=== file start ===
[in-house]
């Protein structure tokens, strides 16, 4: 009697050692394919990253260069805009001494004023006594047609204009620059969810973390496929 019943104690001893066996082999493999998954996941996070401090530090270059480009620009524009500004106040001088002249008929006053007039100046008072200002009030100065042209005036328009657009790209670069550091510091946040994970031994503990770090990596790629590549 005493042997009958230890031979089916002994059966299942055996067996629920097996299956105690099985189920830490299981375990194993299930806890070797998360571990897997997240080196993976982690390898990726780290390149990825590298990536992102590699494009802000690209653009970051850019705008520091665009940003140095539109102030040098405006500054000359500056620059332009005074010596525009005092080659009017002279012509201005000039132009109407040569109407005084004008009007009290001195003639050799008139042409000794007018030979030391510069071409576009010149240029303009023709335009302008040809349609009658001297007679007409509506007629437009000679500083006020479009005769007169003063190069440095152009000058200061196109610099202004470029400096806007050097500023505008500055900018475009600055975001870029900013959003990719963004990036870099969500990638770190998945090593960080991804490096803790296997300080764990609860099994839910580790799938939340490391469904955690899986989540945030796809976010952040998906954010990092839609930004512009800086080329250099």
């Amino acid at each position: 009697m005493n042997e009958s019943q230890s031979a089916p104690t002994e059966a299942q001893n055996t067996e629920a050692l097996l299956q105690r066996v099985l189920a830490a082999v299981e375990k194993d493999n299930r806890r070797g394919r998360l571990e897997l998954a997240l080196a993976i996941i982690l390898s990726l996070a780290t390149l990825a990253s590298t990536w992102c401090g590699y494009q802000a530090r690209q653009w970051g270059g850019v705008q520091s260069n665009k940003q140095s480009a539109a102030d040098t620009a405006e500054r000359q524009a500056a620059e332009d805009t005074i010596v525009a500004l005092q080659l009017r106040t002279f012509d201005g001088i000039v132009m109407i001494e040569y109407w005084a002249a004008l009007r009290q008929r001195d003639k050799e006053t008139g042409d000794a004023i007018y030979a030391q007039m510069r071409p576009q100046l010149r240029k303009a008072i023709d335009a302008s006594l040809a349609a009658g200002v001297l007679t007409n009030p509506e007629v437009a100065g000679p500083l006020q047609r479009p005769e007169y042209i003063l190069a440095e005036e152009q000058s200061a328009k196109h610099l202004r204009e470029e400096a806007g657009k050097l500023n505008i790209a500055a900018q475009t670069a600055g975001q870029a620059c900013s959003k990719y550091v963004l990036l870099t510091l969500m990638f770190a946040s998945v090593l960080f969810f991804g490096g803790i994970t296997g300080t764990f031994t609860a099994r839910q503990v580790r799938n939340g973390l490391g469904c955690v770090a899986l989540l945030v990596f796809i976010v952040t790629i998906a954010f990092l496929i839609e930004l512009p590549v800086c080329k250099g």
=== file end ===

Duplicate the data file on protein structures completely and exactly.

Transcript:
[in-house]
């Protein structure tokens, strides 16, 4: 009697050692394919990253260069805009001494004023006594047609204009620059969810973390496929 019943104690001893066996082999493999998954996941996070401090530090270059480009620009524009500004106040001088002249008929006053007039100046008072200002009030100065042209005036328009657009790209670069550091510091946040994970031994503990770090990596790629590549 005493042997009958230890031979089916002994059966299942055996067996629920097996299956105690099985189920830490299981375990194993299930806890070797998360571990897997997240080196993976982690390898990726780290390149990825590298990536992102590699494009802000690209653009970051850019705008520091665009940003140095539109102030040098405006500054000359500056620059332009005074010596525009005092080659009017002279012509201005000039132009109407040569109407005084004008009007009290001195003639050799008139042409000794007018030979030391510069071409576009010149240029303009023709335009302008040809349609009658001297007679007409509506007629437009000679500083006020479009005769007169003063190069440095152009000058200061196109610099202004470029400096806007050097500023505008500055900018475009600055975001870029900013959003990719963004990036870099969500990638770190998945090593960080991804490096803790296997300080764990609860099994839910580790799938939340490391469904955690899986989540945030796809976010952040998906954010990092839609930004512009800086080329250099």
């Amino acid at each position: 009697m005493n042997e009958s019943q230890s031979a089916p104690t002994e059966a299942q001893n055996t067996e629920a050692l097996l299956q105690r066996v099985l189920a830490a082999v299981e375990k194993d493999n299930r806890r070797g394919r998360l571990e897997l998954a997240l080196a993976i996941i982690l390898s990726l996070a780290t390149l990825a990253s590298t990536w992102c401090g590699y494009q802000a530090r690209q653009w970051g270059g850019v705008q520091s260069n665009k940003q140095s480009a539109a102030d040098t620009a405006e500054r000359q524009a500056a620059e332009d805009t005074i010596v525009a500004l005092q080659l009017r106040t002279f012509d201005g001088i000039v132009m109407i001494e040569y109407w005084a002249a004008l009007r009290q008929r001195d003639k050799e006053t008139g042409d000794a004023i007018y030979a030391q007039m510069r071409p576009q100046l010149r240029k303009a008072i023709d335009a302008s006594l040809a349609a009658g200002v001297l007679t007409n009030p509506e007629v437009a100065g000679p500083l006020q047609r479009p005769e007169y042209i003063l190069a440095e005036e152009q000058s200061a328009k196109h610099l202004r204009e470029e400096a806007g657009k050097l500023n505008i790209a500055a900018q475009t670069a600055g975001q870029a620059c900013s959003k990719y550091v963004l990036l870099t510091l969500m990638f770190a946040s998945v090593l960080f969810f991804g490096g803790i994970t296997g300080t764990f031994t609860a099994r839910q503990v580790r799938n939340g973390l490391g469904c955690v770090a899986l989540l945030v990596f796809i976010v952040t790629i998906a954010f990092l496929i839609e930004l512009p590549v800086c080329k250099g």